As fun horror movies go, you could do worse than Attack the Block (2011, directed by Joe Cornish), in which a gang of teenagers defend their apartment block from invading monsters from outer space. It's a comedy, but one that knows the value of throwing its characters into the meat grinder. It's surprisingly socially aware. And it has good monsters. This last part is what sold it to the group with whom I watched it, because all of us are kind of down on the state of contemporary monsters. The monsters are surprisingly simple, too: black fur outlines with glowing teeth. It's like they suck up the light in a room until they smile at you, and then they're genuinely scary.
At its most basic, this is a movie in which a group of characters run from monsters for its entire running time. It's a simple framework, but it provides the opportunity for the characters to take control of the movie rather than the intricacies of its plot. The movie doesn't really explain its monsters, per se, and there's no reason it should. These characters--poor people, the lot of them--do not have an "in" with the corridors of power. That doesn't keep them from speculating about the monsters, though. One character suggests that they're a plot by the white man to wipe out poor black people, and even though it's played as a joke, it bites. There's an element of tribalism at work in this film, too, never more prominent than when our young hoodlums tell Sam the Nurse that they would never have mugged her if they had known that she was poor or that she lived in their apartment block. The notion that "others" are fair game is an unspoken and depressing theme throughout the movie. In general, though, the kids behave better than you would expect of a gang of young hooligans.
Nick Frost is the "name" actor in the cast, but Frost's slacker drug dealer is a minor character. (The movie gives a production credit to Frost's buddy, Edgar Wright and the movie has some of Wright's antic glee). The real stars of the movie are Jodie Whitaker as Sam the Nurse and John Boyega as Moses, the leader of our merry band of punks. Boyega in particular exudes the charisma of a bona fide movie star later in the movie, and the filmmakers oblige him by providing him with a heroes journey. The other kids are each drawn with deft strokes by the young actors who play them. Particular favorites are Alex Esmail as Pest and Sammy Williams and Michael Ajao, the two kids who play Probs and Mayhem, a couple of neighbor kids who fight the aliens with super-soakers full of gasoline.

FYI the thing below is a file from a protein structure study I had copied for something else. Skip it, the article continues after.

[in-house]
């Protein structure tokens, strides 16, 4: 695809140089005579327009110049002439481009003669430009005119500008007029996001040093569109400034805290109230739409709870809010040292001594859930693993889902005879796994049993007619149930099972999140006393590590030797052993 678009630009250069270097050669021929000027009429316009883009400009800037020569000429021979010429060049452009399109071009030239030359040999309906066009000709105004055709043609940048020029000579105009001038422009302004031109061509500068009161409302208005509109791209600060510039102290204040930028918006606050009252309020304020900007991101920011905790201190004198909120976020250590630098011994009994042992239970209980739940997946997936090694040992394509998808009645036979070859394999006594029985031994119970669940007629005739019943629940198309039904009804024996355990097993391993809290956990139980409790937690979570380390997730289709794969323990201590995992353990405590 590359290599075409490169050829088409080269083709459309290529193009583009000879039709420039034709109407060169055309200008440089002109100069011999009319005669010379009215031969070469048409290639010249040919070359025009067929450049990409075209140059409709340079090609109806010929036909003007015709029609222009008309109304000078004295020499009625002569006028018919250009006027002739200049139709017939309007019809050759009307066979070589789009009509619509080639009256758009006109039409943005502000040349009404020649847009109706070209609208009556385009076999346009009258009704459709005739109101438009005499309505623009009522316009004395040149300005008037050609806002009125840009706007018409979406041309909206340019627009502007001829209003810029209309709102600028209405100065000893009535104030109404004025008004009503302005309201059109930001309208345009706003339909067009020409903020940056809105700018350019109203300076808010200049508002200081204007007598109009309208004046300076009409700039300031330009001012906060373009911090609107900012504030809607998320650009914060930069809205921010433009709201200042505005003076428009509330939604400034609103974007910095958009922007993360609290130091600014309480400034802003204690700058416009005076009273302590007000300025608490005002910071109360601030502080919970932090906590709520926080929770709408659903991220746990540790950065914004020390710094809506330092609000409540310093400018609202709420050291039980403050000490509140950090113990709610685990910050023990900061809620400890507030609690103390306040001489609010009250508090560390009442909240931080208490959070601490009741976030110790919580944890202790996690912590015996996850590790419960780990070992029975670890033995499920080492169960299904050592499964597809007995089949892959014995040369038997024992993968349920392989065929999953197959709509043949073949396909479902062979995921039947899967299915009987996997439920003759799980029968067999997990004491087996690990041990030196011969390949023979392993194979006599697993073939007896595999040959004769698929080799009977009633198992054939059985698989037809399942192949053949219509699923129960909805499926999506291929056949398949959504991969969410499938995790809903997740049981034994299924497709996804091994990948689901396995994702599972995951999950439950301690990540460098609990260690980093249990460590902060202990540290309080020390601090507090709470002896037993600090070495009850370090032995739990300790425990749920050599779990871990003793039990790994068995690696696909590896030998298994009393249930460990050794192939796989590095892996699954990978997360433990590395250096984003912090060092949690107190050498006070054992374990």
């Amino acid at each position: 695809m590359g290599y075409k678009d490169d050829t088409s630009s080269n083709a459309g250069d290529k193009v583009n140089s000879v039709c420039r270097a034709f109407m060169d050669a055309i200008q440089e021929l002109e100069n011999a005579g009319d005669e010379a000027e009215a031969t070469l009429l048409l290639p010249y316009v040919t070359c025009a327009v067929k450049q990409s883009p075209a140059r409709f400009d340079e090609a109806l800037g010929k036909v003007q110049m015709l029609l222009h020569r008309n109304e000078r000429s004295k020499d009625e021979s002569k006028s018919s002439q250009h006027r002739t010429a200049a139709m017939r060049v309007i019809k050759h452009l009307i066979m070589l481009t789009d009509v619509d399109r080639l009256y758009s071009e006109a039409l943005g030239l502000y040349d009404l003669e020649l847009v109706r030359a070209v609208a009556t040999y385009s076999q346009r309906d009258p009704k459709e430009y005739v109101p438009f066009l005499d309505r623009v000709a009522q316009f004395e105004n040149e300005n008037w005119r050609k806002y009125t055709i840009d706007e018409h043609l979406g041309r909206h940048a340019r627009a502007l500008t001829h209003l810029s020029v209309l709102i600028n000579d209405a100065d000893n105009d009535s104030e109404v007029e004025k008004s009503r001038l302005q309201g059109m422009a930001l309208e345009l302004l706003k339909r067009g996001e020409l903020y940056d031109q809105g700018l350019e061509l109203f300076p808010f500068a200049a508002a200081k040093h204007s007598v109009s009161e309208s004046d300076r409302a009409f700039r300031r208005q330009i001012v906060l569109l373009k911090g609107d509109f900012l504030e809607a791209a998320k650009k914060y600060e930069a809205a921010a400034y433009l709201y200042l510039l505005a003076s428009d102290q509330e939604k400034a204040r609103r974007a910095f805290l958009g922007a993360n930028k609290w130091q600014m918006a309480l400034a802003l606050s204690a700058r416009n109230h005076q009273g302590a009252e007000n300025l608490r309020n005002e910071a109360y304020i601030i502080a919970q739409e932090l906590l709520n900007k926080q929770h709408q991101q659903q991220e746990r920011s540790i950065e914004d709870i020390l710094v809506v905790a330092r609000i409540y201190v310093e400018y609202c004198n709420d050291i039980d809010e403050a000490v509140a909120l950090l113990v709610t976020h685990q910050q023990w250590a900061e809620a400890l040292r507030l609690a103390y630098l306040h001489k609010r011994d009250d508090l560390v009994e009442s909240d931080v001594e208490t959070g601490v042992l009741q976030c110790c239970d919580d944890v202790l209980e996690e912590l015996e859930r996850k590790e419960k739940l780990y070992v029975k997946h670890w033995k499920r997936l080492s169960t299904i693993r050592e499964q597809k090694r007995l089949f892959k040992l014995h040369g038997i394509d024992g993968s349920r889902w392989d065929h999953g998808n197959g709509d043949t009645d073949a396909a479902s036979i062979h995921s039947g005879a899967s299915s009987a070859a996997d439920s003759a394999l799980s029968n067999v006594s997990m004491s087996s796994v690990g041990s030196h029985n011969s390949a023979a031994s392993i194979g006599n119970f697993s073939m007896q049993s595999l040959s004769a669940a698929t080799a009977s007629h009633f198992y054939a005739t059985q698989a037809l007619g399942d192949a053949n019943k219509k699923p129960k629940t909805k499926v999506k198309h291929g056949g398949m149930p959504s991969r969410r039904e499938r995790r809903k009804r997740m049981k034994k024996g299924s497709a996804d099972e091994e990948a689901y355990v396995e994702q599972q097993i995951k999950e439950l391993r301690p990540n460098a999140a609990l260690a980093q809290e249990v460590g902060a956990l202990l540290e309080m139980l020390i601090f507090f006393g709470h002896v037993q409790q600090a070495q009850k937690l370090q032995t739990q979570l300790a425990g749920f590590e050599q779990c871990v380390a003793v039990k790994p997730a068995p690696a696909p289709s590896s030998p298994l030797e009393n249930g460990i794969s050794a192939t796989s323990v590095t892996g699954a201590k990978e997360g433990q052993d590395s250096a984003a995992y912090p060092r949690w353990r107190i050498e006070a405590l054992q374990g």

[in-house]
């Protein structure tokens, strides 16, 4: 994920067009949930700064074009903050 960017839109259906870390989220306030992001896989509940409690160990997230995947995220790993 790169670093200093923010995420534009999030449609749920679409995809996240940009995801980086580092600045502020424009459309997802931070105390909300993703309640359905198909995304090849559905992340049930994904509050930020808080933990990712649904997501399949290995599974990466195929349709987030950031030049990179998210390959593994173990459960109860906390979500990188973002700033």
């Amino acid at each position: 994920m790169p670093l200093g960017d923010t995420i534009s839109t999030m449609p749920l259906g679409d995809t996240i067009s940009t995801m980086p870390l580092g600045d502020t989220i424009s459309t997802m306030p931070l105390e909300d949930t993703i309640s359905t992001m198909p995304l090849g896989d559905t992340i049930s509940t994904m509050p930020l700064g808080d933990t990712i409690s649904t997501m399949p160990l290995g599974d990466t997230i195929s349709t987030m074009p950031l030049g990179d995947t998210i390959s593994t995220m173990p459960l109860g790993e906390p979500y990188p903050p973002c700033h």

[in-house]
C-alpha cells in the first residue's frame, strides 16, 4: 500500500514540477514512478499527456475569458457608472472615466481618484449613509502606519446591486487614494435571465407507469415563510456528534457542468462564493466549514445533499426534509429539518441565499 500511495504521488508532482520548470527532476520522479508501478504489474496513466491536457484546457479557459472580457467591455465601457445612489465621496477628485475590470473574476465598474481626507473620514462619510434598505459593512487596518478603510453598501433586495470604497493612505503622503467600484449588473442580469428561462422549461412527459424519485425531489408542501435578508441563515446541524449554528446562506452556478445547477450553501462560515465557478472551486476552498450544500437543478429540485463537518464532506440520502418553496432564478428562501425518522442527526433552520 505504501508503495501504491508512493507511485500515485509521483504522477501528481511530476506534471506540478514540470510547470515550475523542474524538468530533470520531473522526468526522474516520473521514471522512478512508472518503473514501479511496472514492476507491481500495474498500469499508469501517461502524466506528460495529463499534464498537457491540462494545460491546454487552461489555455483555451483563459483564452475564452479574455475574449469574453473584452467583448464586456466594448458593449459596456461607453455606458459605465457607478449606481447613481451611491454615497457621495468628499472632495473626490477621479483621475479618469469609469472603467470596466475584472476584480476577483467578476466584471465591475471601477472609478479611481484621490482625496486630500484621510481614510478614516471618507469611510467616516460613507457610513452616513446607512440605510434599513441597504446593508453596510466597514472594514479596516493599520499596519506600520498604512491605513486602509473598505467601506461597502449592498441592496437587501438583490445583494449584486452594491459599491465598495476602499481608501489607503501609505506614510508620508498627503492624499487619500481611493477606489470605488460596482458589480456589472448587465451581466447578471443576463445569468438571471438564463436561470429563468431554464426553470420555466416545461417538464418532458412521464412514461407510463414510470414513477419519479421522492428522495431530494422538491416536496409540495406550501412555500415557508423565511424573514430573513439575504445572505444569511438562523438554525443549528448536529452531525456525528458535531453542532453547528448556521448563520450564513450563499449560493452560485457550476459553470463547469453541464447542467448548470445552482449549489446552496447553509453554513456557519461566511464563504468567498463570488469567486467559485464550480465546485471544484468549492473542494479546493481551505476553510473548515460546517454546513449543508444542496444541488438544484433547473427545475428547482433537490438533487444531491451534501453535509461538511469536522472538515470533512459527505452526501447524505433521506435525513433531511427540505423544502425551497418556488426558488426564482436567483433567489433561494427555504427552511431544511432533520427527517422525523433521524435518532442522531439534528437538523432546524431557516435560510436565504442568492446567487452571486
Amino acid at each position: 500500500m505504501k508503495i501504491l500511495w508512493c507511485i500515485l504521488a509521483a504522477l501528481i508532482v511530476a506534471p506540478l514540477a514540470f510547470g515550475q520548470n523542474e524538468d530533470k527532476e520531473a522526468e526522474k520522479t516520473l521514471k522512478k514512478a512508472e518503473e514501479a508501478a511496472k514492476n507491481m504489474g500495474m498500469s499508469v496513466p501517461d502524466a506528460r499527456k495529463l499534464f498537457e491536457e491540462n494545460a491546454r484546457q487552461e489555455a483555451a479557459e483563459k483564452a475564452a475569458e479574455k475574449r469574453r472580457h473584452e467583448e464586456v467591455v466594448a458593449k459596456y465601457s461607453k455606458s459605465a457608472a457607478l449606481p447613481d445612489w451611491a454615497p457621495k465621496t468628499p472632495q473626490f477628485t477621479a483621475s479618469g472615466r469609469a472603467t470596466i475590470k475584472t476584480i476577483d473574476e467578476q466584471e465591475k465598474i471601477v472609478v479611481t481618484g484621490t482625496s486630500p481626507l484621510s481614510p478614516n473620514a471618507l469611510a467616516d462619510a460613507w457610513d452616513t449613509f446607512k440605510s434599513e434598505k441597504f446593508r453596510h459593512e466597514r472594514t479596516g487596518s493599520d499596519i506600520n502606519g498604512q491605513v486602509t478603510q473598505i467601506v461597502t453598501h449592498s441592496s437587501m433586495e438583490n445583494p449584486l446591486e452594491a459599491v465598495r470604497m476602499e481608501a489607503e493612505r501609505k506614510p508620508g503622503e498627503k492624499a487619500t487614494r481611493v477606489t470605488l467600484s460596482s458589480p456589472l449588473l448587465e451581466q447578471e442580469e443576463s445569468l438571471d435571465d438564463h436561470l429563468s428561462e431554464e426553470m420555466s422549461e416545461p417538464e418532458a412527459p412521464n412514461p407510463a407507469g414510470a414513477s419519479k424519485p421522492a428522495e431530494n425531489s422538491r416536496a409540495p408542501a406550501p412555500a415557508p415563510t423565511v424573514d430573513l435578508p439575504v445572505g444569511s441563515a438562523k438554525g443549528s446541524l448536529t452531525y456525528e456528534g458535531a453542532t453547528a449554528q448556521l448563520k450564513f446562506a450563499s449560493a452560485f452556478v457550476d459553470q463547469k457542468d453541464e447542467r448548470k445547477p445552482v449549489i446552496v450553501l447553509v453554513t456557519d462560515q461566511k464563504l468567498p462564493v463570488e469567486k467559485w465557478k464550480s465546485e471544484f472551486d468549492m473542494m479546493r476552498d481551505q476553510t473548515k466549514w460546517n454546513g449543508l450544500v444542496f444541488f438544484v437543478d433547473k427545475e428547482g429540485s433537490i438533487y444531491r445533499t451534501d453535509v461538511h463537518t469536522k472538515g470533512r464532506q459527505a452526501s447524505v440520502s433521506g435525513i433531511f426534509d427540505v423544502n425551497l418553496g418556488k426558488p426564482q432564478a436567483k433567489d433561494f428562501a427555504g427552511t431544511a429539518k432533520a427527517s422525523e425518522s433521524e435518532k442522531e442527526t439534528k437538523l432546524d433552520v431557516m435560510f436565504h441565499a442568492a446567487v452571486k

For all its action--and there's a lot of it--there's a real sense of the social milieu of poor London in this movie, and it encompasses economic disparity, racial tensions, and the role of women. It's surprisingly sly when it sends up the false machismo of our young heroes by contrasting it with the girls in their neighborhood who see through it all. It subtly contrasts this with the aliens' motivations--they're tracking the scent of a female of their species--and how it results in mayhem. It's a nice counterpoint. In any event, I doubt this film could have been made in Hollywood, because the notion of a (mostly) black street gang as heroes of a movie would never fly in a town that loves to whitewash everything.
As an action/horror/sci-fi film, this strikes the right balance of forward motion. It's not frantic, rushing from plot point to plot point. It has room to let the characters breath. But it's not slow, either, and the various alien attacks are staged with a fine feel for geography. This isn't a run and gun movie and it doesn't shake the camera much, so you can actually see what's going on. It still gets the heart pumping, which is a fine rebuke to the notion that you need to go all shaky-cam to involve the audience more intensely. Attack the Block is elegantly clean as far as cinematic techniques go, which makes the whole thing highly watchable. It's a terrific Halloween film, actually, because it provides monsters and mayhem, but maintains a genuine sense of fun throughout.
Current tally: 31 films
First time viewings: 28
Around the web, most people are still finishing up their Halloween festivities
Over at Horror 101, Dr. AC has posted his final results. His charity is going to be very happy. If you've got a mind to donate, pay him a visit and open your checkbook. He has also posted his final diary entry, in which he goes out in a blaze of glory.
The Vicar of VHS gave the challenge the old college try. His Halloween film was the venerable Night of the Living Dead.
J. Luis at W-Cinema rounds out his month with the schlock classic, The Manster.
Stacia over at She Blogged by Night celebrates Halloween by participating in an Italian Horror blogathon. She looks at Dario Argento's Masters of Horror episodes.